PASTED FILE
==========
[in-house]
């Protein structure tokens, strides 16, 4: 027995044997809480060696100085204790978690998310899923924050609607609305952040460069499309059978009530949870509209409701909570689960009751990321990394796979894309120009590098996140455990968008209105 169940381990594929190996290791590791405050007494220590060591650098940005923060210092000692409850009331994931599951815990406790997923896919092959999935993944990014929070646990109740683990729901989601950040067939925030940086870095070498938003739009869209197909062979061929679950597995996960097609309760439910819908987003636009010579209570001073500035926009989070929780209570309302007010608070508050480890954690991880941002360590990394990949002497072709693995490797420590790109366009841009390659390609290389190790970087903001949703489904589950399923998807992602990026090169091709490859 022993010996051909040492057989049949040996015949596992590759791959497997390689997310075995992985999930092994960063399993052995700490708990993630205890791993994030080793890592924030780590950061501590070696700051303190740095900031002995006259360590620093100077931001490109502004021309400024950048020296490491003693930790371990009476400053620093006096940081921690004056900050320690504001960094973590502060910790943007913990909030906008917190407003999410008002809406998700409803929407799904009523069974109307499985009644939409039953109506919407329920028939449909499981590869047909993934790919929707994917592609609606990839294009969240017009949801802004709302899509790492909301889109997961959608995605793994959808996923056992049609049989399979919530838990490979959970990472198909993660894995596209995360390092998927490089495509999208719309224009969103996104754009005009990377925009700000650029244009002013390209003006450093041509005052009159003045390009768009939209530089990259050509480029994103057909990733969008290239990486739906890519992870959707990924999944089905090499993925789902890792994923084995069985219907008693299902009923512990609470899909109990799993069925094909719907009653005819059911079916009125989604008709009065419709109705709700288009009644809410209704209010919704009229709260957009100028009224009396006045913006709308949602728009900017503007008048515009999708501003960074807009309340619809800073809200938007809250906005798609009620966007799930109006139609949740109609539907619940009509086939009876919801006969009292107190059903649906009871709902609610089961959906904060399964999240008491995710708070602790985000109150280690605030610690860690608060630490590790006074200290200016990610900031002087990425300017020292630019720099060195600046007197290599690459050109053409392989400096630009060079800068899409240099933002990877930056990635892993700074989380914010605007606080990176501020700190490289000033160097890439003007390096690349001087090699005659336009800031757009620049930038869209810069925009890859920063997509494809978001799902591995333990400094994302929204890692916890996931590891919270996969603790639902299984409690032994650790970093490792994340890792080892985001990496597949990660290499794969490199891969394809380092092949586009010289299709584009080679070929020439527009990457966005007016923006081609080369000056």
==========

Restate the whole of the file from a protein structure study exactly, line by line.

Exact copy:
[in-house]
């Protein structure tokens, strides 16, 4: 027995044997809480060696100085204790978690998310899923924050609607609305952040460069499309059978009530949870509209409701909570689960009751990321990394796979894309120009590098996140455990968008209105 169940381990594929190996290791590791405050007494220590060591650098940005923060210092000692409850009331994931599951815990406790997923896919092959999935993944990014929070646990109740683990729901989601950040067939925030940086870095070498938003739009869209197909062979061929679950597995996960097609309760439910819908987003636009010579209570001073500035926009989070929780209570309302007010608070508050480890954690991880941002360590990394990949002497072709693995490797420590790109366009841009390659390609290389190790970087903001949703489904589950399923998807992602990026090169091709490859 022993010996051909040492057989049949040996015949596992590759791959497997390689997310075995992985999930092994960063399993052995700490708990993630205890791993994030080793890592924030780590950061501590070696700051303190740095900031002995006259360590620093100077931001490109502004021309400024950048020296490491003693930790371990009476400053620093006096940081921690004056900050320690504001960094973590502060910790943007913990909030906008917190407003999410008002809406998700409803929407799904009523069974109307499985009644939409039953109506919407329920028939449909499981590869047909993934790919929707994917592609609606990839294009969240017009949801802004709302899509790492909301889109997961959608995605793994959808996923056992049609049989399979919530838990490979959970990472198909993660894995596209995360390092998927490089495509999208719309224009969103996104754009005009990377925009700000650029244009002013390209003006450093041509005052009159003045390009768009939209530089990259050509480029994103057909990733969008290239990486739906890519992870959707990924999944089905090499993925789902890792994923084995069985219907008693299902009923512990609470899909109990799993069925094909719907009653005819059911079916009125989604008709009065419709109705709700288009009644809410209704209010919704009229709260957009100028009224009396006045913006709308949602728009900017503007008048515009999708501003960074807009309340619809800073809200938007809250906005798609009620966007799930109006139609949740109609539907619940009509086939009876919801006969009292107190059903649906009871709902609610089961959906904060399964999240008491995710708070602790985000109150280690605030610690860690608060630490590790006074200290200016990610900031002087990425300017020292630019720099060195600046007197290599690459050109053409392989400096630009060079800068899409240099933002990877930056990635892993700074989380914010605007606080990176501020700190490289000033160097890439003007390096690349001087090699005659336009800031757009620049930038869209810069925009890859920063997509494809978001799902591995333990400094994302929204890692916890996931590891919270996969603790639902299984409690032994650790970093490792994340890792080892985001990496597949990660290499794969490199891969394809380092092949586009010289299709584009080679070929020439527009990457966005007016923006081609080369000056």